Operator

Your next question come the line of Ittai Kidron with Oppenheimer.

Ittai Kidron

Thanks. Good numbers guys. I guess I wanted to follow-up on a couple of things. First of all, with respect to the free cloud additions, great to see that out. Maybe you can tell us on how many downloads you already have. Or any statistics that you can have there that helps us understand uptake, interest, level of interest or conversion rate, anything on that fund. And I know it’s early, but some color would – would be appreciated.

And then for James on the perpetual license revenue decline, clearly, I’m assuming this is demand related, but maybe you can help me think about that in the context of how much of that was perhaps customers shifting to cloud versus true reflection of softer business activity? And should I assume that that also is the main area where with respect to your guidance, that’s where we see most of the weakness near term.

Mike Cannon-Brookes

Yes. Ittai, I’m Mike I can certainly take the top part of that question. It could be something else as a tricky name. So that’s [indiscernible]. Look, it’s still very early, the results are in fact incredibly encouraging. For history, we started rolling out our free editions back in October in a very limited sense as we told you in the shareholder letter. So sort of looking at 5% and 10% of traffic and seeing what the effects were, as we are always very thoughtful with the impact of changes we made to pricing and try to consider the long-term benefit to that. We solely expanded that.

Obviously, with COVID in the current crisis, we decided to accelerate that somewhat and rolled it out fully in March, which is now available for Jira Software, Jira Service Desk and Confluence. Obviously, that’s alongside Trello and Bitbucket and other products that already had three editions, and that’s a large part of their model already in the cloud.

That have been we didn’t include any closing so far. We can say up to March we had 125% uplift in valuations, which is obviously actually a little bit ahead of where we expected, but is looking really positive for that perspective. I would reiterate, it is extremely early. We did that, I think it’s less than four weeks ago now, a little over four weeks ago. So we’d expect a pop-up off of that. And then it settled down to a number, but it’s extremely in a good spot in terms of where we think it should be. And we had seen limited evidence so far, I would say, but certainly some evidence that is helping us get into even more markets and rich users we would not otherwise have been able to get to, which is our goal of heading towards the Fortune 500,000, so it’s a great step on that particular journey.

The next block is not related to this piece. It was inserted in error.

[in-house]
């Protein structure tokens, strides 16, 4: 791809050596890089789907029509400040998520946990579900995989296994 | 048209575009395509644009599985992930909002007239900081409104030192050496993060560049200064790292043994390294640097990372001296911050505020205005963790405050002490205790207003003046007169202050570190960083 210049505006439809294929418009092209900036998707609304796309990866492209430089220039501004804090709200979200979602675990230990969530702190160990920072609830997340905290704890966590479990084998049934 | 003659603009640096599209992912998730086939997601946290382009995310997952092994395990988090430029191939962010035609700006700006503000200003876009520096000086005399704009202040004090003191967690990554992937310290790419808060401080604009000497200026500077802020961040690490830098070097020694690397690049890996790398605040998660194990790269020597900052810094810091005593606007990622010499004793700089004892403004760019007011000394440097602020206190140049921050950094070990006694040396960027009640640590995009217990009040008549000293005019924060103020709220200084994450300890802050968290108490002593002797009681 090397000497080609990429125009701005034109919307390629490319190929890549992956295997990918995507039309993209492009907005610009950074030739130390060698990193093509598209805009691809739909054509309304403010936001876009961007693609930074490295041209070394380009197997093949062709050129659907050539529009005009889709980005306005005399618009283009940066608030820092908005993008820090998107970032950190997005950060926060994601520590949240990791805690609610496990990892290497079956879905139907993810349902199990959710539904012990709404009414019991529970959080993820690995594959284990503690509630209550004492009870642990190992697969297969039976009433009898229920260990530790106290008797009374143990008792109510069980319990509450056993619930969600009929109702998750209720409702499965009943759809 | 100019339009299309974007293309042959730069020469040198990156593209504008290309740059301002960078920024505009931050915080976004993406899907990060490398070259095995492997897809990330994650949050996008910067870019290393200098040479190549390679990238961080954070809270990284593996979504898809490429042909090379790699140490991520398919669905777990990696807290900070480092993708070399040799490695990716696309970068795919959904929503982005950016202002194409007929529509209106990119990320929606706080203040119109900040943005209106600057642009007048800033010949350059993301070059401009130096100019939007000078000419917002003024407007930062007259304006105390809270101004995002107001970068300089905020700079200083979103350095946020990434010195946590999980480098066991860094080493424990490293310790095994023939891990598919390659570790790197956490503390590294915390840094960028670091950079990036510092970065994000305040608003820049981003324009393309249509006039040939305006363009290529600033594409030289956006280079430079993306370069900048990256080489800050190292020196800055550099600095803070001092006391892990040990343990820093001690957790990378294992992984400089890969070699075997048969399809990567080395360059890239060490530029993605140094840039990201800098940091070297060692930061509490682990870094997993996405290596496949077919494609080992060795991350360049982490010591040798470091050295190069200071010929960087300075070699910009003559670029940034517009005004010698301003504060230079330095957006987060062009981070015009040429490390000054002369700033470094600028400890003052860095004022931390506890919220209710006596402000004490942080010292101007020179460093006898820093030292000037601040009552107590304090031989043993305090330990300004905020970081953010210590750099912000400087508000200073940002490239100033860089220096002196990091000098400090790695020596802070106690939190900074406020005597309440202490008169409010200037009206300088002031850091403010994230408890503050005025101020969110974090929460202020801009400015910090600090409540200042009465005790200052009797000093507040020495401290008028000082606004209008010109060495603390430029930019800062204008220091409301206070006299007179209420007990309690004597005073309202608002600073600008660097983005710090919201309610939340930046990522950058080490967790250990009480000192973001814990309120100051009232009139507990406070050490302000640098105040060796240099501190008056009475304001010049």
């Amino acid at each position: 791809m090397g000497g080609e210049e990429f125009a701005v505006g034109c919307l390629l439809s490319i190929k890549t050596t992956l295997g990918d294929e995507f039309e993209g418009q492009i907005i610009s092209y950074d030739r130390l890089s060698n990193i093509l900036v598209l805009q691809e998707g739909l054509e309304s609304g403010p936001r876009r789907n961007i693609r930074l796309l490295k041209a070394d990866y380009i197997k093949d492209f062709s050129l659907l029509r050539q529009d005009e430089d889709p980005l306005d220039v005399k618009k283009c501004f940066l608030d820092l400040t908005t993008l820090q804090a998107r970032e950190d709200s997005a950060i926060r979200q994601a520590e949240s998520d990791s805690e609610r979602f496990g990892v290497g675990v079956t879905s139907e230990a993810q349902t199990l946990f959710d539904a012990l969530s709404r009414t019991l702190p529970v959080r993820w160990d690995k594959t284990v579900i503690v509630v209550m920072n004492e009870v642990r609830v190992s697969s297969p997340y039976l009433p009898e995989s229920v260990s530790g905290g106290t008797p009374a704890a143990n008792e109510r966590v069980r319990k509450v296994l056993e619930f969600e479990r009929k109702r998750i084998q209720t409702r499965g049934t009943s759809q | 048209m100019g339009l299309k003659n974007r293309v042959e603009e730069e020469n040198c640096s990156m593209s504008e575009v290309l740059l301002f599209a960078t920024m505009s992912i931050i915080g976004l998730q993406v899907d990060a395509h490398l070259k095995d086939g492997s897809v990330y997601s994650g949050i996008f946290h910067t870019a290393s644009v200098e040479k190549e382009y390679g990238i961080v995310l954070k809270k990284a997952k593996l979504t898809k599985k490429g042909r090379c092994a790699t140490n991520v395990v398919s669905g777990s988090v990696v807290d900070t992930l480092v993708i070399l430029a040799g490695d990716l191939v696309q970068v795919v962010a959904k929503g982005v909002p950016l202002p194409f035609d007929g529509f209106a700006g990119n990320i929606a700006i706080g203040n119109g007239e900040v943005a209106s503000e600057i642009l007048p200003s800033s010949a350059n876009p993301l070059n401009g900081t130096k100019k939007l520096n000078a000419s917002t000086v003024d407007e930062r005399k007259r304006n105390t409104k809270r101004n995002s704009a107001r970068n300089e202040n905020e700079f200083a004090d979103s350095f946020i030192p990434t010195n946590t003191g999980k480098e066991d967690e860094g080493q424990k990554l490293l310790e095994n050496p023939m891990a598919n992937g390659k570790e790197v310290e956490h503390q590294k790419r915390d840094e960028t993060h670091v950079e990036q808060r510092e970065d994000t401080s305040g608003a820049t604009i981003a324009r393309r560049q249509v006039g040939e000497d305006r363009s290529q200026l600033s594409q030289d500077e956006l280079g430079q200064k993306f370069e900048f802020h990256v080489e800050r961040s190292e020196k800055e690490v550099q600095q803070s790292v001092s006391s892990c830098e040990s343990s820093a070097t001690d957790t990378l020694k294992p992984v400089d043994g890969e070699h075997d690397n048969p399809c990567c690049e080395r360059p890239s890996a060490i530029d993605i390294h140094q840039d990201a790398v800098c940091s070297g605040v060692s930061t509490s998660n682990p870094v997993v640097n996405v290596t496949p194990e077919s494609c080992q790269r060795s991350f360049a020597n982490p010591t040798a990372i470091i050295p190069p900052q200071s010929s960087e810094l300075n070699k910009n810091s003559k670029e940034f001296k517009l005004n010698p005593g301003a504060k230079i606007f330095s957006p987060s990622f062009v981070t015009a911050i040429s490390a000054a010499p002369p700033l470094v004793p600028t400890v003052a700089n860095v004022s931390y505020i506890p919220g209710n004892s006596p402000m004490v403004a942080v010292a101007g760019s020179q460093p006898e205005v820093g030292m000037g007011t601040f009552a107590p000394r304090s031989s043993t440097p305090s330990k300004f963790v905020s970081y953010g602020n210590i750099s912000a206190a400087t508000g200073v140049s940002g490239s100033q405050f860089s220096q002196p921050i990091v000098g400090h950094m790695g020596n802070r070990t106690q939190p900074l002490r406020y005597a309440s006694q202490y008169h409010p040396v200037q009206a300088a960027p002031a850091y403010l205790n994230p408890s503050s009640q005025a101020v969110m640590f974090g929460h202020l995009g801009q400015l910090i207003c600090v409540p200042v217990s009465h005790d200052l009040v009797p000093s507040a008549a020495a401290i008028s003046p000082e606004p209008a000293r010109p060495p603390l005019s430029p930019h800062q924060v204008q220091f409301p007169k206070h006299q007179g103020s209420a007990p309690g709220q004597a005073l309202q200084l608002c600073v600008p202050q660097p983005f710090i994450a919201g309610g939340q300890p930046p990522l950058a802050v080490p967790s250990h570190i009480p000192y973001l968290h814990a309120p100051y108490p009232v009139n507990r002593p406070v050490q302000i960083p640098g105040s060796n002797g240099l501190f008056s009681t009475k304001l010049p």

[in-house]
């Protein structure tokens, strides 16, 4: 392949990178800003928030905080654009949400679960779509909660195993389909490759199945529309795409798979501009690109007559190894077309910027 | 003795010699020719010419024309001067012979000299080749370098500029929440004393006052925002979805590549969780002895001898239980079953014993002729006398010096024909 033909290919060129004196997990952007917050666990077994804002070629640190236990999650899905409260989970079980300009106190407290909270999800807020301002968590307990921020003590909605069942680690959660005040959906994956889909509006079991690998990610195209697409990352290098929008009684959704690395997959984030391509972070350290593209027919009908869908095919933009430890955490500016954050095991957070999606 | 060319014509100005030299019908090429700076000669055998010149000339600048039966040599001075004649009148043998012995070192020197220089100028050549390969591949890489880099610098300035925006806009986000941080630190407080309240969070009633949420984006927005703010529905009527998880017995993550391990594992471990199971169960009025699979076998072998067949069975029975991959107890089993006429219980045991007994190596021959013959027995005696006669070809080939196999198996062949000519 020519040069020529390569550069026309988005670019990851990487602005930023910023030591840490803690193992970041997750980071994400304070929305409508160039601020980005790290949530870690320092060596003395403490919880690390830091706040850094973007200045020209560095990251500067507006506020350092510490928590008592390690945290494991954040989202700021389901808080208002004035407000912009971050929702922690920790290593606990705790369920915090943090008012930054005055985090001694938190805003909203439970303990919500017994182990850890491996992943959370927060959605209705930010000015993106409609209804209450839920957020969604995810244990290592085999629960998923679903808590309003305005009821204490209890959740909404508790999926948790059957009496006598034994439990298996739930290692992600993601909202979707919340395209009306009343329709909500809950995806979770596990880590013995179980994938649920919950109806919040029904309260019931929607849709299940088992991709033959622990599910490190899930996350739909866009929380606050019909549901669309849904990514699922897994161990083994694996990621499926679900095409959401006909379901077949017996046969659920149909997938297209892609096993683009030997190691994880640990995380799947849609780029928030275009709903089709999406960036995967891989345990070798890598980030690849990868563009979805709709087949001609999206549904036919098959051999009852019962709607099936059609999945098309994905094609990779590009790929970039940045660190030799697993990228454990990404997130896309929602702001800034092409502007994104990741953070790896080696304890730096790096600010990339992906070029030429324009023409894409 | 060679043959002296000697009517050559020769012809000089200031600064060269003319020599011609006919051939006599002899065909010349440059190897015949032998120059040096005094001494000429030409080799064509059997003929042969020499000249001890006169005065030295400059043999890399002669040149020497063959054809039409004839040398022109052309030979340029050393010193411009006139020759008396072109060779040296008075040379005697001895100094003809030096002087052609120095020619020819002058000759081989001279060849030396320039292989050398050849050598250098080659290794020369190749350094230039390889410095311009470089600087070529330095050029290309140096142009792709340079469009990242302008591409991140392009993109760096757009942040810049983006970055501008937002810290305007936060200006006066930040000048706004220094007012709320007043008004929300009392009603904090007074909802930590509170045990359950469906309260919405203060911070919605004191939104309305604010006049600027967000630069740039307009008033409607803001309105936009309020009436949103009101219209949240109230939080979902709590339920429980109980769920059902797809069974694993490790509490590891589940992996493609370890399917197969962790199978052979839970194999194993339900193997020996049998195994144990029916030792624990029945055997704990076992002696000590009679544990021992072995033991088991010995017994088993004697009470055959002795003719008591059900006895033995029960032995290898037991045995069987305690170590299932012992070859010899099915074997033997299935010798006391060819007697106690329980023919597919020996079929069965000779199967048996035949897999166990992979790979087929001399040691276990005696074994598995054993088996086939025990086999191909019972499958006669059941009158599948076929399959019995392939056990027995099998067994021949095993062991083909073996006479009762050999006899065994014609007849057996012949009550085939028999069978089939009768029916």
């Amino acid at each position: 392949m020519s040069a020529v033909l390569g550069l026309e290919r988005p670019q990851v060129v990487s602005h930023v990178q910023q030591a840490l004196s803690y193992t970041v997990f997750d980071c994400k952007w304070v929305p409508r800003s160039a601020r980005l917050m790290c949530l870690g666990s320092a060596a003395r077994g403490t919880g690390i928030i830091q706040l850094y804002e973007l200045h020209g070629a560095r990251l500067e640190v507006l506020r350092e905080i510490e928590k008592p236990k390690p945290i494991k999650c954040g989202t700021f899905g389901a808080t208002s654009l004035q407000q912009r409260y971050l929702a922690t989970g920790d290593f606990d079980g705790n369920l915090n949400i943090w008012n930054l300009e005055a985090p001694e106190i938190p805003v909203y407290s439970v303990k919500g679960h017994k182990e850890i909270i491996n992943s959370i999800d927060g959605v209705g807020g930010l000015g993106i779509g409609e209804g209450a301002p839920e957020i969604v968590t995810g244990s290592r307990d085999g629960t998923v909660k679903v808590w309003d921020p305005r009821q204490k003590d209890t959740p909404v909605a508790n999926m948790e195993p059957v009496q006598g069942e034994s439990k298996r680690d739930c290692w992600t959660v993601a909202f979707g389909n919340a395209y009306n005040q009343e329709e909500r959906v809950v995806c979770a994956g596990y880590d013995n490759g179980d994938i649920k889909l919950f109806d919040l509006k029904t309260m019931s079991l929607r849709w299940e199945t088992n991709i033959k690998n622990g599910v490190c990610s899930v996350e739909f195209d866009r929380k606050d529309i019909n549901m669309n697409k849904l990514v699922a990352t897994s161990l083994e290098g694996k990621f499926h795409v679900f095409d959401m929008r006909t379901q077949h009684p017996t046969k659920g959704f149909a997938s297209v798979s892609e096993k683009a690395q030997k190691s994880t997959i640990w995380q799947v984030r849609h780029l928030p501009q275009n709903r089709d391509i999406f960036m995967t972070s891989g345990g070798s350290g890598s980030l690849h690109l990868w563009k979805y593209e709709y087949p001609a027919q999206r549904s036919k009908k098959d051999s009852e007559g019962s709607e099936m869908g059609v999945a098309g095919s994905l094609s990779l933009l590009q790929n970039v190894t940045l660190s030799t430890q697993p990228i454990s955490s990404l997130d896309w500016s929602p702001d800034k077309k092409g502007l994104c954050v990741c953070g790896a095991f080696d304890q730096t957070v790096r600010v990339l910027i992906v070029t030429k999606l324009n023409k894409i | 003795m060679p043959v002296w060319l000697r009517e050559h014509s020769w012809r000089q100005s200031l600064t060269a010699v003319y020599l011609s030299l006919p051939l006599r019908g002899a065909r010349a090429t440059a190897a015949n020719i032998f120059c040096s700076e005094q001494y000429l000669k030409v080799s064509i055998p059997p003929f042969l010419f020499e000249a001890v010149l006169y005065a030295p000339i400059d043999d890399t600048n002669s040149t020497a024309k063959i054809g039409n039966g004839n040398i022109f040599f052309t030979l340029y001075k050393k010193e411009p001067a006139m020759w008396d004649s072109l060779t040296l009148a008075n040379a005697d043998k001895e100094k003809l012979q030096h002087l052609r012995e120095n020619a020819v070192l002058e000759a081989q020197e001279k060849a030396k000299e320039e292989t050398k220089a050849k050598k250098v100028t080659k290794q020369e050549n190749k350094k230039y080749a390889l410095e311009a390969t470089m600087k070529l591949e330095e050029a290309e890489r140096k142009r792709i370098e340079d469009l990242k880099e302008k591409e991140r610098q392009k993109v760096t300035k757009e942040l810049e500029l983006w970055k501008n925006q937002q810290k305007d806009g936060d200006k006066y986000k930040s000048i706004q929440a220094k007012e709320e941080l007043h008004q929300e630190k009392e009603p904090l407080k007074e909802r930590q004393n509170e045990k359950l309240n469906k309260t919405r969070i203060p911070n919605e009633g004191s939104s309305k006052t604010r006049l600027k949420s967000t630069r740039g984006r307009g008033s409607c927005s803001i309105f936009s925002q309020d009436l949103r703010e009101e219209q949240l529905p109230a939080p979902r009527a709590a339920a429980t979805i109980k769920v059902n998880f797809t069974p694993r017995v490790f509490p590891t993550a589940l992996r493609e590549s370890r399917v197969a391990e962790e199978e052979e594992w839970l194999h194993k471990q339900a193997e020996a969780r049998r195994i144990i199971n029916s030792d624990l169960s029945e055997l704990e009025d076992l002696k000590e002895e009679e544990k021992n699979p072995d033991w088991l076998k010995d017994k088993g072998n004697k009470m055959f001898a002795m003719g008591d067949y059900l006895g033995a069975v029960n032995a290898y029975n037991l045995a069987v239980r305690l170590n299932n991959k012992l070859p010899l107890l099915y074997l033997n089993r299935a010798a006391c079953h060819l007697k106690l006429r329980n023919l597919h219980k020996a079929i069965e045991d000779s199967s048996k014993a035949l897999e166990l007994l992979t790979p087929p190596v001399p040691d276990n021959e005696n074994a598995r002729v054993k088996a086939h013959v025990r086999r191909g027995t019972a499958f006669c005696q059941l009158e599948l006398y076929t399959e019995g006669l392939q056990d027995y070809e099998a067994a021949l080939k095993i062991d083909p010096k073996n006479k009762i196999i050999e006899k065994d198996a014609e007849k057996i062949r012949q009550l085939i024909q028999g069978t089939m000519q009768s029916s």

Just reiterating the long-term rotation, and this is a great step on that journey. James, I don’t know if you want to take any financial impacts of that?

James Beer

Sure. Well I’ll speak to the license part of the question in particular. First of all, recall that in Q2, so 90 days ago we reported quite a significant pull-forward effect that was driven by the price increases that we had announced previously. So, what we saw in part in Q3 was the effect of having activity that otherwise would have occurred in Q3 actually get pulled forward into Q2.

Now, the second point that’s really important though is that – and as we’ve been talking about this theme now for a number of quarters, is that we’re very much orienting our business towards continuing to grow to subscription revenue business, the cloud business and the data center business. So you saw subscription revenue growth of 67% year-over-year, very much substantial, the primary driver of the revenue line for the company now. And I would expect that that will continue.

And commensurately, you’ll continue to see license moderating over time. In fact, recall that the license line now is a relatively small one. It’s a small component of our overall revenue structure. So this past quarter, the absolute dollar figure is $21 million. So I would continue to expect that we’ll see less license activity over time and more subscription revenue growth.

Ittai Kidron

Thank you, guys.

James Beer

Thank you.

Operator

And your next question is from the line of Nikolay Beliov from Bank of America.

Nikolay Beliov

Hi. This is Nikolay Beliov from Bank of America. Thanks for taking my question. I want to double-click on the 60% increase in migrations from server to cloud. Just wondering how do you measure that? Is that based on users, customers, revenue, et cetera? As you saw that uptick this fiscal year, what strength did you see under the covers in terms of customer sizes moving from server to cloud? Did you guys take advantage in more upsell?

And lastly, what have been the partner feedback on migration tools that got launched a couple of months back, as customers move from manual migration to more automated migration, are we talking about significant decrease in the time of migration maybe from months or weeks? Just whatever you’re seeing would love to get to hear from you guys. Thanks so much.

James Beer

So Nikolay, in terms of – I have some of my colleagues will jump in as well. But in terms of your first part of the question, the migration statistics that we mentioned for our service cloud activity, they’re driven off user count. And in terms of our customer size that is migrating, what we are seeing is that, step-by-step, as we continue to add more capability to our cloud products, as we continue to rollout and increase the capability of the different additions that we’ve been talking about on this call, then we’re seeing more larger companies making that move. And I think we’ll continue to see this trend play out that way over the coming years. Mike spoke earlier to the rollout of enterprise additions. So now we’re in a position where we can address the needs of any customer size.